We've indeed got trouble. Few attorneys general in recent history have been more beholden to their President than Gonzales is to President George W. Bush. In fact, two years ago, when asked by the Academy of Achievement to list his role models, Gonzales listed his mother, his father, and the President as the three people to whom he owed the most. This would be more charming if the Attorney General had during the past two years stood up to his hero -- on domestic surveillance, on Guantanamo Bay, on protecting good federal prosecutors -- instead of simply defending or justifying White House policies and practices.
END of Excerpt
For Cohen's March 13 Couric & Co. blog: www.cbsnews.com
So, in essence, Cohen asserted that Gonzales has no independent thought on his own because Gonzales failed to act how Cohen thinks he should have. That is, Gonzales is at fault for doing his job: crafting and implementing the president's legal strategy for the war on terror.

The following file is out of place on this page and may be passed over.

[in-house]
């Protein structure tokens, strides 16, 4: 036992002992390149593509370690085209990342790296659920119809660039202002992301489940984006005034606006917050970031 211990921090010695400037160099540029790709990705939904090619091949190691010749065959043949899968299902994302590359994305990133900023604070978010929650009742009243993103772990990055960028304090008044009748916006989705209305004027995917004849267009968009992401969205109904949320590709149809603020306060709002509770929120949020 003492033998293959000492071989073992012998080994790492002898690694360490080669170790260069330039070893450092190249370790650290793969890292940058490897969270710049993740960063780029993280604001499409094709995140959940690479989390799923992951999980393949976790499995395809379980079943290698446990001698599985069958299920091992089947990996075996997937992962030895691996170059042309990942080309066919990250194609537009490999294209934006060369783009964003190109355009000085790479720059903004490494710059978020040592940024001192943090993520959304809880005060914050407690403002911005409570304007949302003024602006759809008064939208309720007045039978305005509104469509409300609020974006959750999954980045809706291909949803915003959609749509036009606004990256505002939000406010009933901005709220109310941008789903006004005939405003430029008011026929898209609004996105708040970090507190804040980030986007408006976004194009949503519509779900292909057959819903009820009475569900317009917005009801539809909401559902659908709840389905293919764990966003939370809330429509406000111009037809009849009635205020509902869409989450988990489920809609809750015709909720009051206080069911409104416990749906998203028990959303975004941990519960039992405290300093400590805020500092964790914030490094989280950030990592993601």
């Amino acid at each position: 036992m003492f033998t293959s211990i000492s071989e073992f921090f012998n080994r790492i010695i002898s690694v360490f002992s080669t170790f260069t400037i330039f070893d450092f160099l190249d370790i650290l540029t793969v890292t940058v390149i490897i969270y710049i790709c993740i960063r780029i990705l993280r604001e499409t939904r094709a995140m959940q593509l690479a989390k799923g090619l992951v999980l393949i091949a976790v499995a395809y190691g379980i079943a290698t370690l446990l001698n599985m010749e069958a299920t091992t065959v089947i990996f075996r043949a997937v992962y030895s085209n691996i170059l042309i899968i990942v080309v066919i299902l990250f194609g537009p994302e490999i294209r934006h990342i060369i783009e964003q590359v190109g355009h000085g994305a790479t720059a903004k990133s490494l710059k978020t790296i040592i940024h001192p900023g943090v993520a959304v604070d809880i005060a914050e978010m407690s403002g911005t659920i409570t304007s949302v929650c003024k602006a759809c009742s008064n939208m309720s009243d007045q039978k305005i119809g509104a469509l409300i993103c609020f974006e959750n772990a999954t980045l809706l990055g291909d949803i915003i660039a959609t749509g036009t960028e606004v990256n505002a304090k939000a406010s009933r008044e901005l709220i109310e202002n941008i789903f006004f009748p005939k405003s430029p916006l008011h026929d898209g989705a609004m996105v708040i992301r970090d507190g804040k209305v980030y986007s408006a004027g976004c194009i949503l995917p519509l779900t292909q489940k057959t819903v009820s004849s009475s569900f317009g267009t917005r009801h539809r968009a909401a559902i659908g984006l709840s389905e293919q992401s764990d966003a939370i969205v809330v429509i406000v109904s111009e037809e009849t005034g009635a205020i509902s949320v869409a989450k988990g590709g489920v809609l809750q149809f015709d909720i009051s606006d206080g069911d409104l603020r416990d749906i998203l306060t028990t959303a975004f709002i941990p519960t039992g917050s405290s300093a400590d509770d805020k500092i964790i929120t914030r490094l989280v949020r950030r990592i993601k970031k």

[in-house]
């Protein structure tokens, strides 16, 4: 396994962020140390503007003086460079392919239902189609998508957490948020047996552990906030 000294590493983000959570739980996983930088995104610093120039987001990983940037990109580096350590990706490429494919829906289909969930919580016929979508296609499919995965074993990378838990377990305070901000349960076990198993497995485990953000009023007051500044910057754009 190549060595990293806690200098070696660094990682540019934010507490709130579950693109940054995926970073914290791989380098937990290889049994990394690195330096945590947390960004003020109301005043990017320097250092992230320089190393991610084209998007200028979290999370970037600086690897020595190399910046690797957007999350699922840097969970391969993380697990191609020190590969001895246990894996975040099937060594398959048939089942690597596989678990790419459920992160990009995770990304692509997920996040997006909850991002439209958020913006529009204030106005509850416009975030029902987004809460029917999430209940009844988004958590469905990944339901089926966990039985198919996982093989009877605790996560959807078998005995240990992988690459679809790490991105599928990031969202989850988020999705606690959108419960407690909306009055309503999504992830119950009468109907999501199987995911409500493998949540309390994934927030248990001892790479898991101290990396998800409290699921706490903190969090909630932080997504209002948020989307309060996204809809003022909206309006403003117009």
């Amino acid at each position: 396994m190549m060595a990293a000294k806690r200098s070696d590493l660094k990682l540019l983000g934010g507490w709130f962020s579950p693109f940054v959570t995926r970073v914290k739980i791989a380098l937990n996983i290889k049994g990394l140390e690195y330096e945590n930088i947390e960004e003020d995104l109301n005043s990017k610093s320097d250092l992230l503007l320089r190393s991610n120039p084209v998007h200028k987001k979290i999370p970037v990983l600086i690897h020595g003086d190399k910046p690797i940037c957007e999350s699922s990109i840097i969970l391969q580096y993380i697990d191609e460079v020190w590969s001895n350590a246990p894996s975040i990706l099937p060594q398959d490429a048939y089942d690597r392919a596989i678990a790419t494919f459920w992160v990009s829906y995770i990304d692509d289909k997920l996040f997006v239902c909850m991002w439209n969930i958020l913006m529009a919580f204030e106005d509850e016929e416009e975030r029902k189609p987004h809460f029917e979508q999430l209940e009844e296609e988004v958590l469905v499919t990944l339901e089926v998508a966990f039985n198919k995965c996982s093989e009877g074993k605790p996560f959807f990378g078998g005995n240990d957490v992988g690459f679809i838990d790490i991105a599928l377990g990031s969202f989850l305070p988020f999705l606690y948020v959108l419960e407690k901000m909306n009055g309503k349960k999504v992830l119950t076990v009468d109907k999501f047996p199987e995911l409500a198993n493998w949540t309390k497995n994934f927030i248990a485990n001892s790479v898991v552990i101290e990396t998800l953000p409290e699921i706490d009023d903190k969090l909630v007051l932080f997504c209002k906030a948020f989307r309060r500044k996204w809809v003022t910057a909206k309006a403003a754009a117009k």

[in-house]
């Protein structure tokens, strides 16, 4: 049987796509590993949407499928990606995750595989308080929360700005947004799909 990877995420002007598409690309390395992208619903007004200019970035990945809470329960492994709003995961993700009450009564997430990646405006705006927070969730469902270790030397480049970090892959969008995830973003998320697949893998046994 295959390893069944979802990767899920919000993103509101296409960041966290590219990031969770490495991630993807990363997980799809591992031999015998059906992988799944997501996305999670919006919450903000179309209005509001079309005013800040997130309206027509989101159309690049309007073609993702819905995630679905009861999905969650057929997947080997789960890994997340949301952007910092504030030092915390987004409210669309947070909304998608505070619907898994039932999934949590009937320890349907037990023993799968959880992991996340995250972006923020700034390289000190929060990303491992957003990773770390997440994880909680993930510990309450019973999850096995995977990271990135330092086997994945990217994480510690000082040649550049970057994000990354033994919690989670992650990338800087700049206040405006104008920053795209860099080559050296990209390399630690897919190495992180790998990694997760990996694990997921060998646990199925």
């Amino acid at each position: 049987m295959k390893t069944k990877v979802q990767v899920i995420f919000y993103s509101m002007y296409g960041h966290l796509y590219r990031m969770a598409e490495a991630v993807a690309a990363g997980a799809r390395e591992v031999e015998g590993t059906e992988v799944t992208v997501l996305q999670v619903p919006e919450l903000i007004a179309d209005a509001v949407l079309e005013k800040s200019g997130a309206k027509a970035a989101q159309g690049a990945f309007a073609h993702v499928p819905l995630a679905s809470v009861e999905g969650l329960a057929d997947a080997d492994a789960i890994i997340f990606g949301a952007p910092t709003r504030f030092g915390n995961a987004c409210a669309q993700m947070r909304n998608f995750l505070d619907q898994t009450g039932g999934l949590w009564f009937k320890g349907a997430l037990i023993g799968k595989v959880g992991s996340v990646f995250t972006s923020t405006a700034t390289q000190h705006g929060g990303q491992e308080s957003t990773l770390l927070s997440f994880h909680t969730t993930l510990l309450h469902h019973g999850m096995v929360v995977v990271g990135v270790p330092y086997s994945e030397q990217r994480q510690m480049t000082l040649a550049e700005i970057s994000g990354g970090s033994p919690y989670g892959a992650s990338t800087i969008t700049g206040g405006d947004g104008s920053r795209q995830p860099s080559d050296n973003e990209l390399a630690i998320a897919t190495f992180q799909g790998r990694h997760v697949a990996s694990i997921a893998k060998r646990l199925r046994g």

Not content to leave his gripe with Gonzales as a matter of personal opinion, Cohen brought in two ostensibly politically neutral legal experts to lend credence to his attack on the attorney general's performance in office: Stanley Kutler of the University of Wisconsin and Stanley Katz of Princeton University.
Cohen was particularly enamored with Katz, quoting him as he closed his blog post:
"It is not fair to say that we all are agreed upon what the ideal Attorney General should be. But it is fair to say that Gonzales falls short of any ideal I can think of."